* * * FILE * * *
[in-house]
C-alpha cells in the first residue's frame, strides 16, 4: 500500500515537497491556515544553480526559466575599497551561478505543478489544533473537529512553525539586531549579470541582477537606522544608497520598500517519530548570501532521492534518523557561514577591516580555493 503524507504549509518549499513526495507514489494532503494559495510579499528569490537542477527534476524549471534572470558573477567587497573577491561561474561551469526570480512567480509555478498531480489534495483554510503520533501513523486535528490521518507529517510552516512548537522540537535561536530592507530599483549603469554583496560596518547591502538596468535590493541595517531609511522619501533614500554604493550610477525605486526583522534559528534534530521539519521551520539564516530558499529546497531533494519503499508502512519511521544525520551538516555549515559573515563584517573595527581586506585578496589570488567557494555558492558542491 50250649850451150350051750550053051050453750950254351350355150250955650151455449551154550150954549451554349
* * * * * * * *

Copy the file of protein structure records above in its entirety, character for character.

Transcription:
[in-house]
C-alpha cells in the first residue's frame, strides 16, 4: 500500500515537497491556515544553480526559466575599497551561478505543478489544533473537529512553525539586531549579470541582477537606522544608497520598500517519530548570501532521492534518523557561514577591516580555493 503524507504549509518549499513526495507514489494532503494559495510579499528569490537542477527534476524549471534572470558573477567587497573577491561561474561551469526570480512567480509555478498531480489534495483554510503520533501513523486535528490521518507529517510552516512548537522540537535561536530592507530599483549603469554583496560596518547591502538596468535590493541595517531609511522619501533614500554604493550610477525605486526583522534559528534534530521539519521551520539564516530558499529546497531533494519503499508502512519511521544525520551538516555549515559573515563584517573595527581586506585578496589570488567557494555558492558542491 50250649850451150350051750550053051050453750950254351350355150250955650151455449551154550150954549451554349